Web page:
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When facing Pandora’s box- do you dare to open it? Or is it better to leave Pandora’s box alone?
Secrets. Some are dark. Some are dirty. Some are kept for honorable reasons. Some are kept for dishonorable reasons. Some secrets have the power to hurt for just awhile- almost like a paper cut. Others, though, have a domino effect- the secret just keeps on hurting. Secrets can bond people- but mainly, a secret hurts, hurts everyone who is involved.
Cecilia might never would have known her life was going to change had her middle daughter not been obsessed with learning about the Berlin Wall. One day, Cecilia is a happily married woman, successful, with 3 beautiful girls, the next day, she is a woman looking at Pandora’s box (or shall I say envelope?) wondering what to do? Why did her husband write a letter to her to be opened after he dies? What should she do? Open it? Not open it? Confront her husband? Not tell him? When Cecilia chooses- she chooses wrong. Or does she?
Tess gets the shock of her life when her husband tells her he’s in love with her cousin. Tess, knowing from personal experience, that she doesn’t want her child growing up with divorced parents leaves to go live with her mom for a bit. Her mom has broken her ankle- so it gives her an excuse. When Tess leaves, her intention is to let this affair play out- to let her husband have his fun and then come back to her. Tess, though, learns more about herself in this separation than she counted on. Tess’s husband has no way of knowing what he released from Pandora’s box- but something was released. Can Pandora’s box ever be sealed back? Does Tess even want it to be after she begins to see life differently?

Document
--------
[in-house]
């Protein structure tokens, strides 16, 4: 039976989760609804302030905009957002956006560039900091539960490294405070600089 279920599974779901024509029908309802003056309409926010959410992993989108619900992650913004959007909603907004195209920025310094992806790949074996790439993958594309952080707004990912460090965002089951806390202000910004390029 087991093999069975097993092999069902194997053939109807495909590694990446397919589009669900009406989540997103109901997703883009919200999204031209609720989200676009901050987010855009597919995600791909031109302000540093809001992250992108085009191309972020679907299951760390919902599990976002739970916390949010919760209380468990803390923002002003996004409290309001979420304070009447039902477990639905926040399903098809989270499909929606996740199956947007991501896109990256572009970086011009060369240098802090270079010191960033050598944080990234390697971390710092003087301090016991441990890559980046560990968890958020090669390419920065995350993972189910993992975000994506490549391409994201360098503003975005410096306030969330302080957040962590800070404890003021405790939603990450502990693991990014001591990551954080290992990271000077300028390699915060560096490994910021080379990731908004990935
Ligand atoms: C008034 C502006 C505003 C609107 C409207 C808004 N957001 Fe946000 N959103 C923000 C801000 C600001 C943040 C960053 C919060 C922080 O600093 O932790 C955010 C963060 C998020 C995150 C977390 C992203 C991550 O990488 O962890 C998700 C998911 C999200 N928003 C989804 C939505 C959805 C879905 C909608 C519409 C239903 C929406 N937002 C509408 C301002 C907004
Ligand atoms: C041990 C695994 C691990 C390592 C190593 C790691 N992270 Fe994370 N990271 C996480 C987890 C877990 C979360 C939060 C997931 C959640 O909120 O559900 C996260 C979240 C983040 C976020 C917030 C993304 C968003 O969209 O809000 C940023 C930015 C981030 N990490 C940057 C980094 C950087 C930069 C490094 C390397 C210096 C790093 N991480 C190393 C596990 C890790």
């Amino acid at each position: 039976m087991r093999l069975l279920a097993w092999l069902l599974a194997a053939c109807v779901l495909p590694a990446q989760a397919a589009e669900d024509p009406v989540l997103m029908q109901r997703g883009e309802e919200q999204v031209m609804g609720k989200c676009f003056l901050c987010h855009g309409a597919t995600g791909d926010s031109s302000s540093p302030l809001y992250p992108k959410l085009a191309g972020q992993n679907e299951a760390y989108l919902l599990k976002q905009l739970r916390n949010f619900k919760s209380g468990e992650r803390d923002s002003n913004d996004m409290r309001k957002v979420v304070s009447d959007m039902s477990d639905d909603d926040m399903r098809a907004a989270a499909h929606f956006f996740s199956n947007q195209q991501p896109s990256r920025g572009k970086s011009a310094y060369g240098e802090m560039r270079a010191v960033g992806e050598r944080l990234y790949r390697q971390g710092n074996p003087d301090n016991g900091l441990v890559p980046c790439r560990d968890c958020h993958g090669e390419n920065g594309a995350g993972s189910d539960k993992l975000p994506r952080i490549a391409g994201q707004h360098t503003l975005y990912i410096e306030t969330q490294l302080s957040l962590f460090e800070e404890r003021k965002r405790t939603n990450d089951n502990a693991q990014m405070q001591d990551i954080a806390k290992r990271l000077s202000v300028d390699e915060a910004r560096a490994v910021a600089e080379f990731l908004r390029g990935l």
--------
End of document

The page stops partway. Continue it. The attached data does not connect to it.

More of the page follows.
Rachel has known joy and she has known profound and unrelenting pain. Pain that began because of what happened to her daughter. Joy that showed back in her because of her grandson. When her son and daughter in law announce they are moving to New York City and taking Rachel’s joy- she is miserable because pain will the be the only thing left in her life. Rachel feels the pain so strongly- she wants to know who is responsible for her pain, wants them to suffer. One day, Rachel gets an answer to her wish. But, not in the form she was hoping for.
Three women. Secrets. Three women, linked by the secrets, although two of the women are much closely linked than the other. A secret, that in the end, they would have been better off not knowing. Secrets show the best and worst side of a person. Show how far a person is willing to go to save themselves, their families, their lives. Some secrets need to be revealed. Some, though, should stay locked forever in the proverbial Pandora’s box.
Traveling With T’s Thoughts:
The Husband’s Secret at first begin on a disjointed note- a letter and talk of the Berlin Wall. The reader may wonder how the two are related- and then acknowledge the simplistic explanation that is given. However, look closer. Liane Moriarty has a deeper reason- each of her characters lives now have a Berlin Wall in them. Go forward and life may change. Stay where you are- and you could be ok. But life, whichever you choose, will not be the same as it was before the Berlin Wall. The women’s stories overlap each other, twist and turn in ways around the others that is not immediately apparent. As the reader turns the pages faster to find out what the secret is; the women’s stories are providing clues. By the end of the book- the reader will have examined their moral code in a vast new light. Highly discussable for book clubs- as potentially the most popular questions will be: Do you open the letter or not?
*This book was provided to Traveling With T in exchange for a fair and honest review. All thoughts and opinions are mine alone.